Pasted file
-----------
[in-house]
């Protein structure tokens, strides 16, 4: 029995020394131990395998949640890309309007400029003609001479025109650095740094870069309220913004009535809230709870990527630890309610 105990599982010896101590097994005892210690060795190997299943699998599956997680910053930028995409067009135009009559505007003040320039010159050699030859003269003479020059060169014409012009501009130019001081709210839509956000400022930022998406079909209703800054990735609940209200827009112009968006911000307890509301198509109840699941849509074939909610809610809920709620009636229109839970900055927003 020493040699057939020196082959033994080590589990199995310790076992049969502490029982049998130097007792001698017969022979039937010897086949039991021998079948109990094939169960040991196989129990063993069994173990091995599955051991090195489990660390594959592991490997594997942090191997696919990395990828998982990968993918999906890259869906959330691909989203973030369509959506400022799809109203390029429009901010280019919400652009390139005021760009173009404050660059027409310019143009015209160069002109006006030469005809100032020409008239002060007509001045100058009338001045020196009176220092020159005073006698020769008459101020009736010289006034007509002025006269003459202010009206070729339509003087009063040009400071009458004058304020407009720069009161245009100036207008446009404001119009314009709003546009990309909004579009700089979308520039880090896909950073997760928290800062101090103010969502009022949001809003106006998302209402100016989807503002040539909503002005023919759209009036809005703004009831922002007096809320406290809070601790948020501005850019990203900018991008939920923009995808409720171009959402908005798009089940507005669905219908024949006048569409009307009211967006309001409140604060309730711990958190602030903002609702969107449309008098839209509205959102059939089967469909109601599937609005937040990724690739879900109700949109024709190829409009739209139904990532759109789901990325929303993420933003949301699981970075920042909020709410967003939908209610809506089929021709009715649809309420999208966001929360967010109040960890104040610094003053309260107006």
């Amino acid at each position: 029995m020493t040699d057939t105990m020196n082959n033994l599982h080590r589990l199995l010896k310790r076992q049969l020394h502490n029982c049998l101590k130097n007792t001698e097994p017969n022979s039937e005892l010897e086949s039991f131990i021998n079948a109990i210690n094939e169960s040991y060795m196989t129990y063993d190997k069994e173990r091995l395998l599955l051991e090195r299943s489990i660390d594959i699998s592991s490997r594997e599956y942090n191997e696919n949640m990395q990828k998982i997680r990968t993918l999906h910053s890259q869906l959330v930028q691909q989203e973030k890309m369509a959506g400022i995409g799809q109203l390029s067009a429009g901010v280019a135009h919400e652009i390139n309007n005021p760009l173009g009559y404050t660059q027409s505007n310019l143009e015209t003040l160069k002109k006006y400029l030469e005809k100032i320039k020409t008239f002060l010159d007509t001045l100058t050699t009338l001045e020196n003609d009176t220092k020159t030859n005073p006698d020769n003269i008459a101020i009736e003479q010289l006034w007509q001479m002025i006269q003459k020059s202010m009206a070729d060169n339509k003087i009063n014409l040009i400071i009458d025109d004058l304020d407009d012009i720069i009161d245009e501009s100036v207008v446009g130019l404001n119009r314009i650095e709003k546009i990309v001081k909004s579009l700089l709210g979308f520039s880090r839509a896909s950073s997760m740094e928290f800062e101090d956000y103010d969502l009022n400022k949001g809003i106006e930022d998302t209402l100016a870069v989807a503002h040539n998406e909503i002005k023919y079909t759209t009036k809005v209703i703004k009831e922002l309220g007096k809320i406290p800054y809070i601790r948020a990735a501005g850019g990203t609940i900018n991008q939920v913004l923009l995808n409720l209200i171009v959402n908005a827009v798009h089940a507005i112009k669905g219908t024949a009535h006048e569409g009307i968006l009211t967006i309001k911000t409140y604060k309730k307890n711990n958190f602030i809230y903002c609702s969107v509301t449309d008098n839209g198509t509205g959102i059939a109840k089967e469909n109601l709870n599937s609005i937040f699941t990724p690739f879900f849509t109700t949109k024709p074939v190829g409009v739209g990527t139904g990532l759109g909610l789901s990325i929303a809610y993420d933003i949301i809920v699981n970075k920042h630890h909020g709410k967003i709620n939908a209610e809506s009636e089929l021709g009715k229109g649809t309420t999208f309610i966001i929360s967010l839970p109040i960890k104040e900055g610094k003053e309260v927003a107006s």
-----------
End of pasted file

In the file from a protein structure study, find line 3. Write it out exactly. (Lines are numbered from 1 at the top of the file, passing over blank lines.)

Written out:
């Amino acid at each position: 029995m020493t040699d057939t105990m020196n082959n033994l599982h080590r589990l199995l010896k310790r076992q049969l020394h502490n029982c049998l101590k130097n007792t001698e097994p017969n022979s039937e005892l010897e086949s039991f131990i021998n079948a109990i210690n094939e169960s040991y060795m196989t129990y063993d190997k069994e173990r091995l395998l599955l051991e090195r299943s489990i660390d594959i699998s592991s490997r594997e599956y942090n191997e696919n949640m990395q990828k998982i997680r990968t993918l999906h910053s890259q869906l959330v930028q691909q989203e973030k890309m369509a959506g400022i995409g799809q109203l390029s067009a429009g901010v280019a135009h919400e652009i390139n309007n005021p760009l173009g009559y404050t660059q027409s505007n310019l143009e015209t003040l160069k002109k006006y400029l030469e005809k100032i320039k020409t008239f002060l010159d007509t001045l100058t050699t009338l001045e020196n003609d009176t220092k020159t030859n005073p006698d020769n003269i008459a101020i009736e003479q010289l006034w007509q001479m002025i006269q003459k020059s202010m009206a070729d060169n339509k003087i009063n014409l040009i400071i009458d025109d004058l304020d407009d012009i720069i009161d245009e501009s100036v207008v446009g130019l404001n119009r314009i650095e709003k546009i990309v001081k909004s579009l700089l709210g979308f520039s880090r839509a896909s950073s997760m740094e928290f800062e101090d956000y103010d969502l009022n400022k949001g809003i106006e930022d998302t209402l100016a870069v989807a503002h040539n998406e909503i002005k023919y079909t759209t009036k809005v209703i703004k009831e922002l309220g007096k809320i406290p800054y809070i601790r948020a990735a501005g850019g990203t609940i900018n991008q939920v913004l923009l995808n409720l209200i171009v959402n908005a827009v798009h089940a507005i112009k669905g219908t024949a009535h006048e569409g009307i968006l009211t967006i309001k911000t409140y604060k309730k307890n711990n958190f602030i809230y903002c609702s969107v509301t449309d008098n839209g198509t509205g959102i059939a109840k089967e469909n109601l709870n599937s609005i937040f699941t990724p690739f879900f849509t109700t949109k024709p074939v190829g409009v739209g990527t139904g990532l759109g909610l789901s990325i929303a809610y993420d933003i949301i809920v699981n970075k920042h630890h909020g709410k967003i709620n939908a209610e809506s009636e089929l021709g009715k229109g649809t309420t999208f309610i966001i929360s967010l839970p109040i960890k104040e900055g610094k003053e309260v927003a107006s």